Very different. Phones TRANSMIT as well as receive. And that transmission is quite powerful.

      Wireless headphones are just RECEIVERS. And your entire body, head included, is constantly bathed in radio waves, even before you are born. From cellphone towers, radio, TV, radar, etc. etc. And the range of your phone Bluetooth transmitter is only a few yards at most, so its signal is weak, whereas your switched on phone’s main ‘cell’ antenna transmits for miles whether you are making a call or not, as to the things above..

      It’s like the weather – always there. You cant change it so don’t worry about it 🙂

      • This is not exactly true. Bluetooth is not “broadcast” signal, it is a two way communication. True, handsfree/headphones will transmit much less than the audio source, but it still transmits something.

        That said, worrying about microwave radiation with bluetooth/wifi/gsm is silly and no (credible) studies exist confirming any adverse effects from exposure.
        You’re more likely to get cancer from the rubber resting on your head than from the radiowaves 🙂

    20. Apple using AAC does not “diminish” anything. It’s headphone manufacturers supporting only aptX and not AAC who diminish the listening experience.

      See, phone (iPhone at least) will normally store it’s music in AAC format, so transcoding it to aptX will not do any good, transmitting it to headphone as it is (in AAC), will.

      If you want to use wireless studio headphones, or high end wireless listening at home, aptX might be the right solution, but what does it have to do with phone?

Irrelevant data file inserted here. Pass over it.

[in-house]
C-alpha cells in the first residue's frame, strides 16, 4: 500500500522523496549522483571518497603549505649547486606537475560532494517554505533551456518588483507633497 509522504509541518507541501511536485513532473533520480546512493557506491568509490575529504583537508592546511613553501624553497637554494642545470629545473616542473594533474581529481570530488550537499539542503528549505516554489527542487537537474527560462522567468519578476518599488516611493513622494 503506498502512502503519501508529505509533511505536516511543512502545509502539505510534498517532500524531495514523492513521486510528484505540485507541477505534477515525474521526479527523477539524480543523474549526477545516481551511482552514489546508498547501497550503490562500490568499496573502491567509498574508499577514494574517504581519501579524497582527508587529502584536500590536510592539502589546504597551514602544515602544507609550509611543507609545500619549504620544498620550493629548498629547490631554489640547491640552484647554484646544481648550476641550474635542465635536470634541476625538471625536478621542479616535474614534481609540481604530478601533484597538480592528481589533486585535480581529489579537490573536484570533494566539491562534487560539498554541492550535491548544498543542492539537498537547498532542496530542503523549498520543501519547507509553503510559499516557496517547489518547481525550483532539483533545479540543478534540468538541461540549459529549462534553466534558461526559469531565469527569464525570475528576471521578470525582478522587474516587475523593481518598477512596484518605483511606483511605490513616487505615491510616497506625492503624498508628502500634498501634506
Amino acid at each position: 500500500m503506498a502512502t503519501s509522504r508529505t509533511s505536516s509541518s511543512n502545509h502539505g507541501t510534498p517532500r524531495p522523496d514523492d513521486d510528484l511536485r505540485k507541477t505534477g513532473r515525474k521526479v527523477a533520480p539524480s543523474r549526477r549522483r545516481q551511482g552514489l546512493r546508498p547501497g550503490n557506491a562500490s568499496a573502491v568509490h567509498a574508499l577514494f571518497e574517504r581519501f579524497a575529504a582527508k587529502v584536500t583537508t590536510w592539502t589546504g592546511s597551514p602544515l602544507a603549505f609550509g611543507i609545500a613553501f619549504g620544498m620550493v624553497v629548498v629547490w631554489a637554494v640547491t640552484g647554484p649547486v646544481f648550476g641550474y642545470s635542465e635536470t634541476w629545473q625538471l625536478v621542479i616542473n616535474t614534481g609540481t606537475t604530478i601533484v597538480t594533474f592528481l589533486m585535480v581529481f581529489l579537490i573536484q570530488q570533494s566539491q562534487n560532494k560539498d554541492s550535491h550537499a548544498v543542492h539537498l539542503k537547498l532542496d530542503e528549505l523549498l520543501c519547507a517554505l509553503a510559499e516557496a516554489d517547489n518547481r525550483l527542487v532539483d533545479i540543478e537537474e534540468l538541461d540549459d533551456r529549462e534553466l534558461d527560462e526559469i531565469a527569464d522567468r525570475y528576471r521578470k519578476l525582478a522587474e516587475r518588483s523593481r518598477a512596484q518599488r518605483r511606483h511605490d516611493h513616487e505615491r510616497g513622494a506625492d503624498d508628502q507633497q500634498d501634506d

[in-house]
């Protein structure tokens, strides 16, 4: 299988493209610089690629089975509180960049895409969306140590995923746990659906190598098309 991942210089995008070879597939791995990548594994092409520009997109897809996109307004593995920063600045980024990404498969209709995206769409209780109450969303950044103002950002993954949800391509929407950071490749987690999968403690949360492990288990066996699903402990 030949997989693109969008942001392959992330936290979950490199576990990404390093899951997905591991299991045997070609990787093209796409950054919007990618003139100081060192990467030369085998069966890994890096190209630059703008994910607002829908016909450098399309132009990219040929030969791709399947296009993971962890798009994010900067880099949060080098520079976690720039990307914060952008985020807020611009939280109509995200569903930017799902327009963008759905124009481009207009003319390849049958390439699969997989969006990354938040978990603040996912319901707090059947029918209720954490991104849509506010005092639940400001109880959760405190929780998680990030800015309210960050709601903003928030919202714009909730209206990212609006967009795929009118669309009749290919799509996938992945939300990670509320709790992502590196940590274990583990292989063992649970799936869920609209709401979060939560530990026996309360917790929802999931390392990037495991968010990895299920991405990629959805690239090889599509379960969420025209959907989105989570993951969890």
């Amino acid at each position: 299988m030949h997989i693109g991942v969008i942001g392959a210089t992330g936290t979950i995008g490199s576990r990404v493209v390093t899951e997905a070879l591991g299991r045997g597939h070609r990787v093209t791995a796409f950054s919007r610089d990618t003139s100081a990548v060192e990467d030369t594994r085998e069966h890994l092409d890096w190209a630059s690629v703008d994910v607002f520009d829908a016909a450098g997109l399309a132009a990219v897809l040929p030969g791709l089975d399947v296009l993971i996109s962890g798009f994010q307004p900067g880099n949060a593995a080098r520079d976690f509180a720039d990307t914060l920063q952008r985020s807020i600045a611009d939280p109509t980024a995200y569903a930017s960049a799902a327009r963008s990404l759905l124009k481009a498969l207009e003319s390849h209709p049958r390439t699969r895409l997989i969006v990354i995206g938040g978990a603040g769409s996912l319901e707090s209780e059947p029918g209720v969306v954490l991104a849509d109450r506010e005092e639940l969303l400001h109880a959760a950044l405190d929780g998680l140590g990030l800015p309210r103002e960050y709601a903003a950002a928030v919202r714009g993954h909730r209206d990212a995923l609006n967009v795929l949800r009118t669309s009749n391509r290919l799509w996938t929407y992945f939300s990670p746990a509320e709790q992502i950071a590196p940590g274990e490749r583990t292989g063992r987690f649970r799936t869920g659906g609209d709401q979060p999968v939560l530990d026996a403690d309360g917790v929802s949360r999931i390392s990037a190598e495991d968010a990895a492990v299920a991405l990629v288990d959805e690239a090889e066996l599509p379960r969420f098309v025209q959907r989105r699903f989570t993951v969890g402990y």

On the other hand, related to phones, aptX is an over-hyped unnecessary rubbish. “CD quality” from AAC source on the go? Let me laugh.

    21. I know for a fact that my iPhone 6S supports aptX (because my headphones produce artifacts in a test with aptX and not with SBC).
      Also, most (all) of the music you play from your iPhone is already AAC. In theory it can be streamed without recompressing, thus producing higher quality sound than aptX even can.
      If you carry only FLAC/ALAC then you’re likely not using bluetooth headphones anyway…

        • I don’t. But I can experimentaly confirm it with my Momentum Wireless + Mac + iPhone 6S.
          I use to test the Frequency Response.
          When using SBC codec, there’s no distortion over the whole frequency range on my Mac. Using aptX there is clearly audible distortion (15K, 12K, most prominent at 10K).
          When I repeat the same test using my iPhone, the distortion is there as well and this to me confirms that iPhone uses aptX.
          It seems to be a bug in the software stack, not in hardware, because there’s no distortion on Windows when using aptX.
          iPhone and macOS have a lot of common, bluetoothaudiod will likely be almost the same code-wise.

          Maybe someone with different headphones can confirm this? But it also may be limited to Momentum Wireless (i.e. caused by some artefacting in combination with ANC).

          Btw there’s a list of supported products on, but they don’t list Macs either – and Macs clearly have aptX support. It’s just a matter of software stack.

          • Macs definitely have aptX support – an option-click on the Bluetooth logo in the system bar can confirm as much. With iOS devices, aptX support not to be included. I went deep into Google and turned up nothing and even a Bluetooth “expert” I spoke to in the USA last month said iOS devices don’t do aptX. So I’m left in the middle, not knowing which is the truth.

            • I stand corrected! Look like my experiment is flawed somehow.
              I looked into log on my iPhone when streaming to the headphones:

              Bitpool: 53, bitrate: 325 kb/s, SBC frame len: 118 bytes, num frames: 7, latency 81269

              But I can still reproduce the artefacting (with aptX on Mac, not with SBC) – no idea what’s going on then…

              But with Bitpool: 53 my ears can’t distinguish between wired/aptx/SBC, so I’m happy nonetheless 🙂

              Sorry for the confusion!

    KIH #35 – Tensegrity

    Bring the bass back with DEQX and Dynaudio